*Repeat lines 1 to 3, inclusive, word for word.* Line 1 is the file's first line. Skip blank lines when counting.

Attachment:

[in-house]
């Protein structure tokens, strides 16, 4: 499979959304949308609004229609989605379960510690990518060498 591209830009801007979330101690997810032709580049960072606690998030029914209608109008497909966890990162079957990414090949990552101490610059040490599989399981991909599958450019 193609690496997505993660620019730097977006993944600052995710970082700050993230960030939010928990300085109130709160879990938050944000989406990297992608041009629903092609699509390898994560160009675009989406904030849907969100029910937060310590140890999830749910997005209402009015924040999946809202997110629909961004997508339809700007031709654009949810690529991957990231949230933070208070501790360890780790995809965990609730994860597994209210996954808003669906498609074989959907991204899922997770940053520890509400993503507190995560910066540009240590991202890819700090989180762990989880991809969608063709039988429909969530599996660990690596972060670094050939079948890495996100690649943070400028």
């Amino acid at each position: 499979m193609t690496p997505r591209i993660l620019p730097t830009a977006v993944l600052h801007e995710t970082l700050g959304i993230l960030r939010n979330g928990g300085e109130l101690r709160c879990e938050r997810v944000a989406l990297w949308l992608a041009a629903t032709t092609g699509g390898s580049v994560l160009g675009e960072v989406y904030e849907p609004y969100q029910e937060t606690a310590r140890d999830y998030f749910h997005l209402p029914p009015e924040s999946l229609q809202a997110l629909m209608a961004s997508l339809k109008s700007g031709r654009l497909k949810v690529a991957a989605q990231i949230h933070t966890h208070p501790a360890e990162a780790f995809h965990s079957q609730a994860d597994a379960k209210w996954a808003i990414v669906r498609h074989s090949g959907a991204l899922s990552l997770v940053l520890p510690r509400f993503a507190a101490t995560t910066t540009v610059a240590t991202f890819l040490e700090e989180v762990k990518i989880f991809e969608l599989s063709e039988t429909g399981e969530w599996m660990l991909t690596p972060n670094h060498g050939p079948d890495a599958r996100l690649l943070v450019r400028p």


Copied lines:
[in-house]
């Protein structure tokens, strides 16, 4: 499979959304949308609004229609989605379960510690990518060498 591209830009801007979330101690997810032709580049960072606690998030029914209608109008497909966890990162079957990414090949990552101490610059040490599989399981991909599958450019 193609690496997505993660620019730097977006993944600052995710970082700050993230960030939010928990300085109130709160879990938050944000989406990297992608041009629903092609699509390898994560160009675009989406904030849907969100029910937060310590140890999830749910997005209402009015924040999946809202997110629909961004997508339809700007031709654009949810690529991957990231949230933070208070501790360890780790995809965990609730994860597994209210996954808003669906498609074989959907991204899922997770940053520890509400993503507190995560910066540009240590991202890819700090989180762990989880991809969608063709039988429909969530599996660990690596972060670094050939079948890495996100690649943070400028």
């Amino acid at each position: 499979m193609t690496p997505r591209i993660l620019p730097t830009a977006v993944l600052h801007e995710t970082l700050g959304i993230l960030r939010n979330g928990g300085e109130l101690r709160c879990e938050r997810v944000a989406l990297w949308l992608a041009a629903t032709t092609g699509g390898s580049v994560l160009g675009e960072v989406y904030e849907p609004y969100q029910e937060t606690a310590r140890d999830y998030f749910h997005l209402p029914p009015e924040s999946l229609q809202a997110l629909m209608a961004s997508l339809k109008s700007g031709r654009l497909k949810v690529a991957a989605q990231i949230h933070t966890h208070p501790a360890e990162a780790f995809h965990s079957q609730a994860d597994a379960k209210w996954a808003i990414v669906r498609h074989s090949g959907a991204l899922s990552l997770v940053l520890p510690r509400f993503a507190a101490t995560t910066t540009v610059a240590t991202f890819l040490e700090e989180v762990k990518i989880f991809e969608l599989s063709e039988t429909g399981e969530w599996m660990l991909t690596p972060n670094h060498g050939p079948d890495a599958r996100l690649l943070v450019r400028p």